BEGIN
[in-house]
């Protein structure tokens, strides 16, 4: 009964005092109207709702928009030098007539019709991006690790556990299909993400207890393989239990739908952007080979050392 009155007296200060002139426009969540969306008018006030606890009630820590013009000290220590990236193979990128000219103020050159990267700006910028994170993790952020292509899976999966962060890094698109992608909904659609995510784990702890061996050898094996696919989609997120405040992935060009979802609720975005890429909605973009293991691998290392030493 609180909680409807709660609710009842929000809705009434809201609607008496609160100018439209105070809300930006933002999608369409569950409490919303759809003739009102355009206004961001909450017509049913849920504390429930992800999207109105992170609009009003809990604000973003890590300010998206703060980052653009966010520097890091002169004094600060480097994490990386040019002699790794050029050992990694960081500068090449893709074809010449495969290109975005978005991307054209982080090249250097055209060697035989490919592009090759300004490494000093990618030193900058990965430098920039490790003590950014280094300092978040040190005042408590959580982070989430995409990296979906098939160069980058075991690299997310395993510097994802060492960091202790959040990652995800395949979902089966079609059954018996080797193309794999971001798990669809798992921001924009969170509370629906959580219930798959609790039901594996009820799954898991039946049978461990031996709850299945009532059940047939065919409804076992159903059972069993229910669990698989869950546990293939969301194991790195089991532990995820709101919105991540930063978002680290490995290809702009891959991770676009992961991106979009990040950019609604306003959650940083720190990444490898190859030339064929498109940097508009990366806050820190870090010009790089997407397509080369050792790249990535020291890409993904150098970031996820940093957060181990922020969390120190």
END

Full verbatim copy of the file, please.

[in-house]
């Protein structure tokens, strides 16, 4: 009964005092109207709702928009030098007539019709991006690790556990299909993400207890393989239990739908952007080979050392 009155007296200060002139426009969540969306008018006030606890009630820590013009000290220590990236193979990128000219103020050159990267700006910028994170993790952020292509899976999966962060890094698109992608909904659609995510784990702890061996050898094996696919989609997120405040992935060009979802609720975005890429909605973009293991691998290392030493 609180909680409807709660609710009842929000809705009434809201609607008496609160100018439209105070809300930006933002999608369409569950409490919303759809003739009102355009206004961001909450017509049913849920504390429930992800999207109105992170609009009003809990604000973003890590300010998206703060980052653009966010520097890091002169004094600060480097994490990386040019002699790794050029050992990694960081500068090449893709074809010449495969290109975005978005991307054209982080090249250097055209060697035989490919592009090759300004490494000093990618030193900058990965430098920039490790003590950014280094300092978040040190005042408590959580982070989430995409990296979906098939160069980058075991690299997310395993510097994802060492960091202790959040990652995800395949979902089966079609059954018996080797193309794999971001798990669809798992921001924009969170509370629906959580219930798959609790039901594996009820799954898991039946049978461990031996709850299945009532059940047939065919409804076992159903059972069993229910669990698989869950546990293939969301194991790195089991532990995820709101919105991540930063978002680290490995290809702009891959991770676009992961991106979009990040950019609604306003959650940083720190990444490898190859030339064929498109940097508009990366806050820190870090010009790089997407397509080369050792790249990535020291890409993904150098970031996820940093957060181990922020969390120190």